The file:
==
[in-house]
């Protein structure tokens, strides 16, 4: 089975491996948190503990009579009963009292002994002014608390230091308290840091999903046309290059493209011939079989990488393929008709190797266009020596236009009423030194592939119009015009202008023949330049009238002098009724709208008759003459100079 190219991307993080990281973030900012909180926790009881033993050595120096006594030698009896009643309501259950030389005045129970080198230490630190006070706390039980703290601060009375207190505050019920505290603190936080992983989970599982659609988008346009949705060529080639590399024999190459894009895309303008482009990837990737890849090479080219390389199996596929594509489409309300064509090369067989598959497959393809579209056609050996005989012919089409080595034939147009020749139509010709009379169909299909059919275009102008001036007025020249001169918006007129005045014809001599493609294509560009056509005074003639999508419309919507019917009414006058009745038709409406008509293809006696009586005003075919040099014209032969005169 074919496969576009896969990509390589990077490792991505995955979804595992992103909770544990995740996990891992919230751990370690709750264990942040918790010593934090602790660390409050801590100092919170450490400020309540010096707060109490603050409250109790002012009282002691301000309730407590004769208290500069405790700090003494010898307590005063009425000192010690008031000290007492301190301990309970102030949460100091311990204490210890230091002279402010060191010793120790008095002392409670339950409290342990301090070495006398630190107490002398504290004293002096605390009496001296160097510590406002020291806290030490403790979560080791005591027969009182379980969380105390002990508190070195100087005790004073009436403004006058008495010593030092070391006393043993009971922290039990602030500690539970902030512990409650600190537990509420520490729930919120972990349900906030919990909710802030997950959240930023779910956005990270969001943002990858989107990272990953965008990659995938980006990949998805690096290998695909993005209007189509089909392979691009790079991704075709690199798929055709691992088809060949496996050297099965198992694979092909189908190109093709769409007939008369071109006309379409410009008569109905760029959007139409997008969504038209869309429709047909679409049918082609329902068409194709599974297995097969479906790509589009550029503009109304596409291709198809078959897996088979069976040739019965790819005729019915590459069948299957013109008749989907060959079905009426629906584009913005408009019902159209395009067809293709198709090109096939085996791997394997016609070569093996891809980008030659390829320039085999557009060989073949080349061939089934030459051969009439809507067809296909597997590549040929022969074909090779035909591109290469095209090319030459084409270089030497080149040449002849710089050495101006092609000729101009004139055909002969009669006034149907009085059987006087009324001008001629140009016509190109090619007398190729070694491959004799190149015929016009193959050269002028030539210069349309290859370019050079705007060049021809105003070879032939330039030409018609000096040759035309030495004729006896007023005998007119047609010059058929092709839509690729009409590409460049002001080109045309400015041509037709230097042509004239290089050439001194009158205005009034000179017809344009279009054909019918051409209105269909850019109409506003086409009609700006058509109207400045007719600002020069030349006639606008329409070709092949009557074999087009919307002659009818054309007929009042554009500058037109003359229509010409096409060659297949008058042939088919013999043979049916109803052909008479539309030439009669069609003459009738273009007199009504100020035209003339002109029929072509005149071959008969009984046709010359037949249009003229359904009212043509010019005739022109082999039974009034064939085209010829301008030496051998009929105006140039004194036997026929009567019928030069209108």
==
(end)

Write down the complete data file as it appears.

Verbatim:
[in-house]
């Protein structure tokens, strides 16, 4: 089975491996948190503990009579009963009292002994002014608390230091308290840091999903046309290059493209011939079989990488393929008709190797266009020596236009009423030194592939119009015009202008023949330049009238002098009724709208008759003459100079 190219991307993080990281973030900012909180926790009881033993050595120096006594030698009896009643309501259950030389005045129970080198230490630190006070706390039980703290601060009375207190505050019920505290603190936080992983989970599982659609988008346009949705060529080639590399024999190459894009895309303008482009990837990737890849090479080219390389199996596929594509489409309300064509090369067989598959497959393809579209056609050996005989012919089409080595034939147009020749139509010709009379169909299909059919275009102008001036007025020249001169918006007129005045014809001599493609294509560009056509005074003639999508419309919507019917009414006058009745038709409406008509293809006696009586005003075919040099014209032969005169 074919496969576009896969990509390589990077490792991505995955979804595992992103909770544990995740996990891992919230751990370690709750264990942040918790010593934090602790660390409050801590100092919170450490400020309540010096707060109490603050409250109790002012009282002691301000309730407590004769208290500069405790700090003494010898307590005063009425000192010690008031000290007492301190301990309970102030949460100091311990204490210890230091002279402010060191010793120790008095002392409670339950409290342990301090070495006398630190107490002398504290004293002096605390009496001296160097510590406002020291806290030490403790979560080791005591027969009182379980969380105390002990508190070195100087005790004073009436403004006058008495010593030092070391006393043993009971922290039990602030500690539970902030512990409650600190537990509420520490729930919120972990349900906030919990909710802030997950959240930023779910956005990270969001943002990858989107990272990953965008990659995938980006990949998805690096290998695909993005209007189509089909392979691009790079991704075709690199798929055709691992088809060949496996050297099965198992694979092909189908190109093709769409007939008369071109006309379409410009008569109905760029959007139409997008969504038209869309429709047909679409049918082609329902068409194709599974297995097969479906790509589009550029503009109304596409291709198809078959897996088979069976040739019965790819005729019915590459069948299957013109008749989907060959079905009426629906584009913005408009019902159209395009067809293709198709090109096939085996791997394997016609070569093996891809980008030659390829320039085999557009060989073949080349061939089934030459051969009439809507067809296909597997590549040929022969074909090779035909591109290469095209090319030459084409270089030497080149040449002849710089050495101006092609000729101009004139055909002969009669006034149907009085059987006087009324001008001629140009016509190109090619007398190729070694491959004799190149015929016009193959050269002028030539210069349309290859370019050079705007060049021809105003070879032939330039030409018609000096040759035309030495004729006896007023005998007119047609010059058929092709839509690729009409590409460049002001080109045309400015041509037709230097042509004239290089050439001194009158205005009034000179017809344009279009054909019918051409209105269909850019109409506003086409009609700006058509109207400045007719600002020069030349006639606008329409070709092949009557074999087009919307002659009818054309007929009042554009500058037109003359229509010409096409060659297949008058042939088919013999043979049916109803052909008479539309030439009669069609003459009738273009007199009504100020035209003339002109029929072509005149071959008969009984046709010359037949249009003229359904009212043509010019005739022109082999039974009034064939085209010829301008030496051998009929105006140039004194036997026929009567019928030069209108």